The Sun is located in Leo on September 1st. It crosses the celestial equator from north to south at 2:29 UT on September 23rd, the date of the autumnal equinox.

Brightness, apparent size, illumination, distance from the Earth in astronomical units, and location data for the planets and Pluto on September 1st: Mercury (magnitude -0.2, 5.4", 83% illuminated, 1.25 a.u., Virgo), Venus (magnitude -3.9, 10.1", 97% illuminated, 1.65 a.u., Leo), Mars (magnitude +0.6, 6.8", 87% illuminated, 1.37 a.u., Libra), Jupiter (magnitude -1.8, 32.1", 100% illuminated, 6.15 a.u., Cancer), Saturn (magnitude +0.6, 16.2", 100% illuminated, 10.24 a.u., Libra), Uranus (magnitude +5.7, 3.7", 100% illuminated, 19.08 a.u. on September 16th, Pisces), Neptune (magnitude +7.8, 2.4", 100% illuminated, 29.01 a.u. on September 16th, Aquarius), and Pluto (magnitude +14.1, 0.1", 100% illuminated, 32.40 a.u. on September 16th, Sagittarius).

This month Mercury is located in the west, Mars and Saturn in the southwest, Uranus in the east, and Neptune in the southeast during the evening. At midnight, Uranus can be found in the southeast and Neptune in the south. Venus and Jupiter are in the east and Uranus is in the southwest in the morning sky.

For observers at latitude 40 degrees north at midmonth, Mercury is visible during evening twilight, Venus is visible during morning twilight in early September, Mars sets at 10:00 p.m. local time, Jupiter rises at 3:00 a.m. local time, and Saturn sets at 10:00 p.m. local time.

Mercury is extremely close to the horizon just after sunset this month. Observers in the southern hemisphere are favored for this evening apparition of the planet. It reaches aphelion on September 11th and is at its greatest eastern elongation of 26 degrees on September 21st. Mercury passes 0.6 degree south of Spica on September 21st and 4 degrees south of the Moon on September 26th.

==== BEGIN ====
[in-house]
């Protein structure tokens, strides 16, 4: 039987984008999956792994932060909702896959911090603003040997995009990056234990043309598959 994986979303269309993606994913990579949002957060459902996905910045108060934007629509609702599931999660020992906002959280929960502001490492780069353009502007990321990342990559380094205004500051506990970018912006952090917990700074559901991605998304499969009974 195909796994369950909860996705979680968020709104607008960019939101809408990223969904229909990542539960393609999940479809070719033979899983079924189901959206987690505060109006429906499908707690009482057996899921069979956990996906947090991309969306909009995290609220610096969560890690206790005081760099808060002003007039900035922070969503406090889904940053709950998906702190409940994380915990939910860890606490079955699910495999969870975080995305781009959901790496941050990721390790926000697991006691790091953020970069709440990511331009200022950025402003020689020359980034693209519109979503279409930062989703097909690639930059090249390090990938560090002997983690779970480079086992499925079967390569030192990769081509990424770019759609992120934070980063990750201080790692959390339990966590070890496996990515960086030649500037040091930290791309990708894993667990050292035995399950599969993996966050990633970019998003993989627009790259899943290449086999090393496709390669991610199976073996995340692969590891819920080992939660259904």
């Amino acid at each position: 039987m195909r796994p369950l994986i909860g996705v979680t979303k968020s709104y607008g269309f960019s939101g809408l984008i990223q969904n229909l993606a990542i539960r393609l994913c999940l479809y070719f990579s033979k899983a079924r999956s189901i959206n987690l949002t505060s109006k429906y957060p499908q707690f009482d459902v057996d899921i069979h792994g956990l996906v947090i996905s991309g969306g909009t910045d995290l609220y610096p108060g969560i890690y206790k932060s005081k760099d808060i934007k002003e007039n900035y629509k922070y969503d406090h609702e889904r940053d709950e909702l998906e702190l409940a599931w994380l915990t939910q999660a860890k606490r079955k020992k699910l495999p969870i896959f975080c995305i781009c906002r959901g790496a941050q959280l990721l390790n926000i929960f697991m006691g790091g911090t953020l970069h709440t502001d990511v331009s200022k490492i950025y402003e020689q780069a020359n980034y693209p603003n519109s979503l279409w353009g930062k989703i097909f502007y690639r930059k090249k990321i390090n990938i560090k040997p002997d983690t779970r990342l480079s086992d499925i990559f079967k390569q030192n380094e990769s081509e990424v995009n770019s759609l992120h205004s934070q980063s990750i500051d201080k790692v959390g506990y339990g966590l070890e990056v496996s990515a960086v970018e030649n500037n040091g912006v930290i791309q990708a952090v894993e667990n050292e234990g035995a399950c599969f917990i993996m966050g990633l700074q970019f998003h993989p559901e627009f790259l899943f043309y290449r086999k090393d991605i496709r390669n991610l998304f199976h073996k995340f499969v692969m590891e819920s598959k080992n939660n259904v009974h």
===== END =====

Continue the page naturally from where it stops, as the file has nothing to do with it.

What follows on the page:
On September 5th, Venus is at perihelion and lies 0.8 degree north of the first-magnitude star Regulus. As the month progresses, the brilliant planet disappears into the glare of the Sun. It is at its greatest heliocentric latitude north on September 27th.

Mars departs Libra and enters Scorpius on September 13th. On September 25th, it enters Ophiuchus.  Mars is four degrees south of the Moon on September 1st (August 31st in the western hemisphere) and six degrees south of the Moon on September 29th. The Red Planet passes 0.5 degree north of the second-magnitude variable star Delta Scorpii (Dschubba) on September 17th and 3.1 degrees north of its "rival", the first-magnitude star Antares, on September 27th and September 28th. A waxing crescent Moon joins the pair on September 29th. Mars decreases in apparent diameter to 6.1 arc seconds by month’s end.

Jupiter remains near its minimum apparent size this month. It lies three degrees east-southeast of the bright open cluster M44 (the Beehive or Praesepe) in early September. The King of the Planets is five degrees north of the waning crescent Moon on September 20th. By the end of September, Jupiter rises 4.5 hours before the Sun. Click on http://www.skyandtel...watching-tools/ to determine transit times of the central meridian by the Great Red Spot. Data on the Galilean satellites is available at http://d366w3m5tf081...phenTab2014.pdf and http://www.shallowsky.com/jupiter/

Saturn and Mars are separated by five degrees on the evening of September 1st.  Both planets shine at magnitude +0.6. Saturn’s rings span 37 arc seconds and are tilted 22 degrees with respect to the Earth on that date. Tenth-magnitude Rhea, Saturn’s second-largest satellite, occults the eighth-magnitude star SAO 159034 for a maximum of 58 seconds at approximately 8:38 p.m. EDT on September 12th for observers in the northeastern United States and Ontario, Canada. The Moon and Saturn are less than one degree apart on the evening of September 27th. An occultation takes place in some parts of the world, Hawaii being one of them, on September 28th UT.

Uranus is located 2.6 degrees south-southwest of the fourth-magnitude star Epsilon Piscium at the start of September. By month’s end, the gap widens to 3.5 degrees.

Neptune lies just north of the fifth-magnitude star Sigma Aquarii in early this month. It passes 0.5 degree north of Sigma Aquarii on September 11th and remains within 41 arc minutes of the star for the remainder of the month.Lib

Finder charts for Uranus and Neptune can be found on page 51 of the September issue of Sky & Telescope and at http://d366w3m5tf081...eptune_2014.pdf